View Full Version : Wick momento of Titanic rescue

31-Mar-12, 08:43
Medal was a badge of courage for teenage Titanic rescuer

A MEDAL, presented to one of the Titanic’s unsung heroes, takes pride-of-place on a Wick sideboard.
It has a special place in the heart of John Henderson because it acknowledges the outstanding courage of his grandfather, John Cargill, who helped save the lives of more than 700 passengers after the luxury liner collided with an iceberg, in the North Atlantic.
Mr Cargill was a 19-year-old crewman on the Carpathia which steamed to the aid of the stricken. Titanic. He worked through the night plucking men, women and children from the sea, using coal sacks to scoop up babies to safety. Many of the rescued visited Mr Cargill at his home in Gourdon years later, to thank him for saving their lives.
The bronze medal, he received, was passed down to his grandson, John Henderson, a retired BT engineer, living in Henrietta Street, Wick. He loaned it to a display at Aberdeen’s Maritime Museum, marking the 100 anniversary of the famous ships’s sinking.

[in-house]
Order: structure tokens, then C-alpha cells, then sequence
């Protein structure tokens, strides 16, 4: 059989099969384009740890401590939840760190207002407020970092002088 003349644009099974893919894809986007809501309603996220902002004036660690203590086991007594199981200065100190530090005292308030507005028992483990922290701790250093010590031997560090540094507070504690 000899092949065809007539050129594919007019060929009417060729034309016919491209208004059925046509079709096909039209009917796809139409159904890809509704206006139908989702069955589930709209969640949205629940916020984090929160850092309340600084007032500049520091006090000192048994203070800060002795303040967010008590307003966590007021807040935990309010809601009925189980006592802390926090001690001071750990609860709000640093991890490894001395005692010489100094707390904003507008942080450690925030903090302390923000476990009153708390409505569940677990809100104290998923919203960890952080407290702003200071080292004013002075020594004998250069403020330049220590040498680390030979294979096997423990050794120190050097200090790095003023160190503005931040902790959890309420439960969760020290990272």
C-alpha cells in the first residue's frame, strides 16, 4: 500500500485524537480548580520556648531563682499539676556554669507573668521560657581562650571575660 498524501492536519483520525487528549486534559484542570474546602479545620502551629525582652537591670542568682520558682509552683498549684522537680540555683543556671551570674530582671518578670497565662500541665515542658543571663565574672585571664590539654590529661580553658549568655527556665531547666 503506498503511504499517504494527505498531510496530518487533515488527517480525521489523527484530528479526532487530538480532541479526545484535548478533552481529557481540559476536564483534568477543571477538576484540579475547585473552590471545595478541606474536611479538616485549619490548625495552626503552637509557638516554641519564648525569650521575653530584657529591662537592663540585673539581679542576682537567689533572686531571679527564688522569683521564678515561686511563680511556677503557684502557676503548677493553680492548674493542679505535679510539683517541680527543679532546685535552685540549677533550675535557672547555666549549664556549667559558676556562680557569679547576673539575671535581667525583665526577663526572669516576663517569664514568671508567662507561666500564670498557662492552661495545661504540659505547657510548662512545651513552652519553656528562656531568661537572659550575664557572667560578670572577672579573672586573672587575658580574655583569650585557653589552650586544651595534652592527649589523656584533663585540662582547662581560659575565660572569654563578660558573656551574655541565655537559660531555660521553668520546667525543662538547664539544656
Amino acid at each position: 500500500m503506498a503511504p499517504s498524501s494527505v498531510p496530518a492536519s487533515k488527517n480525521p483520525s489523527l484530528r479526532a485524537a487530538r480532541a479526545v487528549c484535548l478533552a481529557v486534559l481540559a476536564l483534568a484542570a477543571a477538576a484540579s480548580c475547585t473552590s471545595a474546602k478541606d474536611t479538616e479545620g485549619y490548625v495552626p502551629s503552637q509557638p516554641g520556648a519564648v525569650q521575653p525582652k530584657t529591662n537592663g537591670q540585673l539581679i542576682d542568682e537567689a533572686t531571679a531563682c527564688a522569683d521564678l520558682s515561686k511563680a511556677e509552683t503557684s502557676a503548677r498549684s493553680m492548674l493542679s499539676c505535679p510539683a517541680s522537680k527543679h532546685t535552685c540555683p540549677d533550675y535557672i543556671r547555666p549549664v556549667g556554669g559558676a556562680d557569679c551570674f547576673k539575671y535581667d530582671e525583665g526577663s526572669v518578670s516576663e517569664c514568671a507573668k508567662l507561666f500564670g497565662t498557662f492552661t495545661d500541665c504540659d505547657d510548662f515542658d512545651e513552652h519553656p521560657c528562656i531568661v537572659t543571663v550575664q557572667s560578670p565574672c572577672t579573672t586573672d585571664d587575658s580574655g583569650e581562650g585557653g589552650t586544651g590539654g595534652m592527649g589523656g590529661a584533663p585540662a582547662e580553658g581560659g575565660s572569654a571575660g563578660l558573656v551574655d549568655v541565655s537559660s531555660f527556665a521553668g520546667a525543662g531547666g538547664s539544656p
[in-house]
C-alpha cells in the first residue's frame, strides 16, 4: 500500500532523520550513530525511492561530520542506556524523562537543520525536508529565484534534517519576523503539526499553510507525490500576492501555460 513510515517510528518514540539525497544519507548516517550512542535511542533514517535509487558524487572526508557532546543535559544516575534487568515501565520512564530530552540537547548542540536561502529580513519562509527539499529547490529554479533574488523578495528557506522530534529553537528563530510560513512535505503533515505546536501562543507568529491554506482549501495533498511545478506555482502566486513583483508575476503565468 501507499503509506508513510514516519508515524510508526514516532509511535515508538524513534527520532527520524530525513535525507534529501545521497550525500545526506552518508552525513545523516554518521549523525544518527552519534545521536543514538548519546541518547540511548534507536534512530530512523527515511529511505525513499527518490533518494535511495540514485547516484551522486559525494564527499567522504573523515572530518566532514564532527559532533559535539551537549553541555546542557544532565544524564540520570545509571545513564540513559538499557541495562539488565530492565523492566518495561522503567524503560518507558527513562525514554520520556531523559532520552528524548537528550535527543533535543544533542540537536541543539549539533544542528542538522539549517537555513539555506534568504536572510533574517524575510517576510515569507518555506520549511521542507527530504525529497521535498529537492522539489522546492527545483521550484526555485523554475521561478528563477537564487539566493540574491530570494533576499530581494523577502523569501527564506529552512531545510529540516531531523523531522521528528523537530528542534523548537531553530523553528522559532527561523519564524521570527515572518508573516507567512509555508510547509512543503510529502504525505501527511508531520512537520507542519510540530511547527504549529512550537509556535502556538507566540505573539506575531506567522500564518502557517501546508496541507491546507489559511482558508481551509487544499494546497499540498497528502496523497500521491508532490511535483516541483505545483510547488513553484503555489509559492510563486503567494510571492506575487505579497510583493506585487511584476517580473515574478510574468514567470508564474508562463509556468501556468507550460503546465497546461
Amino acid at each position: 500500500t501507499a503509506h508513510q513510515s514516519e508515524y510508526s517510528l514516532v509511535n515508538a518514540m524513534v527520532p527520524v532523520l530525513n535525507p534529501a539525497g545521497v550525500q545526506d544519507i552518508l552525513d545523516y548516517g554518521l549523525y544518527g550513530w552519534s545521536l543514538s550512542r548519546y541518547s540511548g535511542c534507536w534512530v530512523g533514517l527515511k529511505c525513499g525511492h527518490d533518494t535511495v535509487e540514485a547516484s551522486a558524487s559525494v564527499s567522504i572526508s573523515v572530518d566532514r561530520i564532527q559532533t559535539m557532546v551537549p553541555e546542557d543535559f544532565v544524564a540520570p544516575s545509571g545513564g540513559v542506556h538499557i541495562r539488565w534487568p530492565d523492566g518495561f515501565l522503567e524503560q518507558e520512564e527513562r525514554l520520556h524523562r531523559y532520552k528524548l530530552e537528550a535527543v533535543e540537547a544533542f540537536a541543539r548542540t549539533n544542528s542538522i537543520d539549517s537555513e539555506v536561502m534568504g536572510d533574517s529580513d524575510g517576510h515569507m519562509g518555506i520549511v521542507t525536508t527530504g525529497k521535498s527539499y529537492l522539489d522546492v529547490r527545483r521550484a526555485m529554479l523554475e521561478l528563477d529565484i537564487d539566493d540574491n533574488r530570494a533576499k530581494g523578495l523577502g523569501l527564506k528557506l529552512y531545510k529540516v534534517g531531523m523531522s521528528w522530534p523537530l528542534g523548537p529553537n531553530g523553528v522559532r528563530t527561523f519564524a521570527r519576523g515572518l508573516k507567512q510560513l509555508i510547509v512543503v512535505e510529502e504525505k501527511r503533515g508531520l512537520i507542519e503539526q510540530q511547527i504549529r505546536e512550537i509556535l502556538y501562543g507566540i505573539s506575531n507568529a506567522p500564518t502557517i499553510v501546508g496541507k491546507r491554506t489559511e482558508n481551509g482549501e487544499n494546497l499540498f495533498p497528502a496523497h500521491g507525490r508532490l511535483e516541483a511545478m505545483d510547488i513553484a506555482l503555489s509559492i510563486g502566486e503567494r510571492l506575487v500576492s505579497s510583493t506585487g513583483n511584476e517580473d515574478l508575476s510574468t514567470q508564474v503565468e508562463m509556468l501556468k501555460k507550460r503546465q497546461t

Mr Henderson, who saw over the display, recently, said: “It must have been horrendous for my grandfather as a young man seeing children’s bodies lying dead in the water but he just got stuck in. He was a great guy and I’m glad other people are getting a chance to find out a bit more about him.”
Mr Cargill served in World War 1 with the Black Watch and returned to the sea in World War 11 with the royal Navy Reserve. He was awarded the Distinguished Service Medal after he single-handedly put out a fire aboard a mine sweeper. After the war he went back to the sea as a fisherman and was still working in his seventies. He died in 1981.